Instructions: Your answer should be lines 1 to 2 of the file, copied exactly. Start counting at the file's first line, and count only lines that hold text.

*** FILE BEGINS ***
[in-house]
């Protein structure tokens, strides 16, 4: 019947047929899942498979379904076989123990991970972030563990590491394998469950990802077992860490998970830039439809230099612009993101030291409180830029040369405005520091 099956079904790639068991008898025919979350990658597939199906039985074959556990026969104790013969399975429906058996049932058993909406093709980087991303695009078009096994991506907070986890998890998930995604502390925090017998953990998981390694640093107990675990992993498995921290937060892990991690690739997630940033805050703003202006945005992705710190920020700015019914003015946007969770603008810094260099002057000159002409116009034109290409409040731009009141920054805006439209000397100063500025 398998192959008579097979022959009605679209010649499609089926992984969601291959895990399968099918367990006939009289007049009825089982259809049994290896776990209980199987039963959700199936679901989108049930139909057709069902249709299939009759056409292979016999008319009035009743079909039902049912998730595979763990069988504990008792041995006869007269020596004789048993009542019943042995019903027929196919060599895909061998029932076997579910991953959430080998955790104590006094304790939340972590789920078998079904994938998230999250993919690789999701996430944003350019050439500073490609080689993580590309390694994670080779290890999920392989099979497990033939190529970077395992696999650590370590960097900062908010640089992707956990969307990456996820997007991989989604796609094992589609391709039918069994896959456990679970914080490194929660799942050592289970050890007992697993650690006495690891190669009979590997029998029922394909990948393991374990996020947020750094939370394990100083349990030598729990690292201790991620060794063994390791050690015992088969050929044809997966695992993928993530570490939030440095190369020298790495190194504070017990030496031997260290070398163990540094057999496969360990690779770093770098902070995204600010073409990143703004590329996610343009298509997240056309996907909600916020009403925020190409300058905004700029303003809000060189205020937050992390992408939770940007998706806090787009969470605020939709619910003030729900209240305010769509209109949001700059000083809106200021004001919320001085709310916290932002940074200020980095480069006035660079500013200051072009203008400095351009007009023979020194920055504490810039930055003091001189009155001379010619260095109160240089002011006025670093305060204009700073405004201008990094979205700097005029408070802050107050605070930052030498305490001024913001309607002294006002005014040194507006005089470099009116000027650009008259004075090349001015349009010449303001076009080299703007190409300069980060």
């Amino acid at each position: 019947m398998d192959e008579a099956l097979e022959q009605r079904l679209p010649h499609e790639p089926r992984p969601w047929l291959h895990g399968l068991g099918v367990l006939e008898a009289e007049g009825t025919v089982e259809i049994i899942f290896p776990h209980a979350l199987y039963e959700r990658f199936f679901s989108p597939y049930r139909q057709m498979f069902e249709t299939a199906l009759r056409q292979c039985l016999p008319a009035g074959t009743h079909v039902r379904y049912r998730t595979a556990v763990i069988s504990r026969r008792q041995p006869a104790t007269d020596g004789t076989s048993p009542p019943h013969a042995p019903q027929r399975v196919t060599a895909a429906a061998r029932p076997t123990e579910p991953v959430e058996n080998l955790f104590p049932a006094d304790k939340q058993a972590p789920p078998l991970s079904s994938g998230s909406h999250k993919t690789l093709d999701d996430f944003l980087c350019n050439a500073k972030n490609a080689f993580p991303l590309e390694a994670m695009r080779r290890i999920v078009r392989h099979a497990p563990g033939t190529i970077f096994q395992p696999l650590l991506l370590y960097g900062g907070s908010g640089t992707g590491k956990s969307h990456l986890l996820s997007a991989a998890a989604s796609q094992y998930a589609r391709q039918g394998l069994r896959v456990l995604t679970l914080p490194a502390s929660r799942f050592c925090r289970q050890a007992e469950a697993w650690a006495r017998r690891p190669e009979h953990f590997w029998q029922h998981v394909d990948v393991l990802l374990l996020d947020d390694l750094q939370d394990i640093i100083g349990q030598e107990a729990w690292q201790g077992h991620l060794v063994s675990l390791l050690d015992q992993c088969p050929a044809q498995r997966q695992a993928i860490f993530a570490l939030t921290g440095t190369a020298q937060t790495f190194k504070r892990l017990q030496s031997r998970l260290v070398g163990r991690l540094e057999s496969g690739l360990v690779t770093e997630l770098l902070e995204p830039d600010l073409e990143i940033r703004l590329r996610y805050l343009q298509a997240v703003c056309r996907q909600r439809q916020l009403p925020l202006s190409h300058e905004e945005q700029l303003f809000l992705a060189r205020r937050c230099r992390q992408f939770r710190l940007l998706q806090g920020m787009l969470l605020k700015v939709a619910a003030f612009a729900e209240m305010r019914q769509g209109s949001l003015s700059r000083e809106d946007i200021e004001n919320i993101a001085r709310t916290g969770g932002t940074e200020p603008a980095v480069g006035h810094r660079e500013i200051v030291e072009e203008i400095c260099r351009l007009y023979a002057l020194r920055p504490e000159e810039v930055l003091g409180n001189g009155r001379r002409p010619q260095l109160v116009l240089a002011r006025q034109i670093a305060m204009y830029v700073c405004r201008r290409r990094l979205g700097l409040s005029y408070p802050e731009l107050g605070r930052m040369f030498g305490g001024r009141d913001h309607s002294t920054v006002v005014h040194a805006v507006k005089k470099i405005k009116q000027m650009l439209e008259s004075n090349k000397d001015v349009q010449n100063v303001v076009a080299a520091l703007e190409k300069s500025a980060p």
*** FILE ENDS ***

[in-house]
């Protein structure tokens, strides 16, 4: 019947047929899942498979379904076989123990991970972030563990590491394998469950990802077992860490998970830039439809230099612009993101030291409180830029040369405005520091 099956079904790639068991008898025919979350990658597939199906039985074959556990026969104790013969399975429906058996049932058993909406093709980087991303695009078009096994991506907070986890998890998930995604502390925090017998953990998981390694640093107990675990992993498995921290937060892990991690690739997630940033805050703003202006945005992705710190920020700015019914003015946007969770603008810094260099002057000159002409116009034109290409409040731009009141920054805006439209000397100063500025 398998192959008579097979022959009605679209010649499609089926992984969601291959895990399968099918367990006939009289007049009825089982259809049994290896776990209980199987039963959700199936679901989108049930139909057709069902249709299939009759056409292979016999008319009035009743079909039902049912998730595979763990069988504990008792041995006869007269020596004789048993009542019943042995019903027929196919060599895909061998029932076997579910991953959430080998955790104590006094304790939340972590789920078998079904994938998230999250993919690789999701996430944003350019050439500073490609080689993580590309390694994670080779290890999920392989099979497990033939190529970077395992696999650590370590960097900062908010640089992707956990969307990456996820997007991989989604796609094992589609391709039918069994896959456990679970914080490194929660799942050592289970050890007992697993650690006495690891190669009979590997029998029922394909990948393991374990996020947020750094939370394990100083349990030598729990690292201790991620060794063994390791050690015992088969050929044809997966695992993928993530570490939030440095190369020298790495190194504070017990030496031997260290070398163990540094057999496969360990690779770093770098902070995204600010073409990143703004590329996610343009298509997240056309996907909600916020009403925020190409300058905004700029303003809000060189205020937050992390992408939770940007998706806090787009969470605020939709619910003030729900209240305010769509209109949001700059000083809106200021004001919320001085709310916290932002940074200020980095480069006035660079500013200051072009203008400095351009007009023979020194920055504490810039930055003091001189009155001379010619260095109160240089002011006025670093305060204009700073405004201008990094979205700097005029408070802050107050605070930052030498305490001024913001309607002294006002005014040194507006005089470099009116000027650009008259004075090349001015349009010449303001076009080299703007190409300069980060």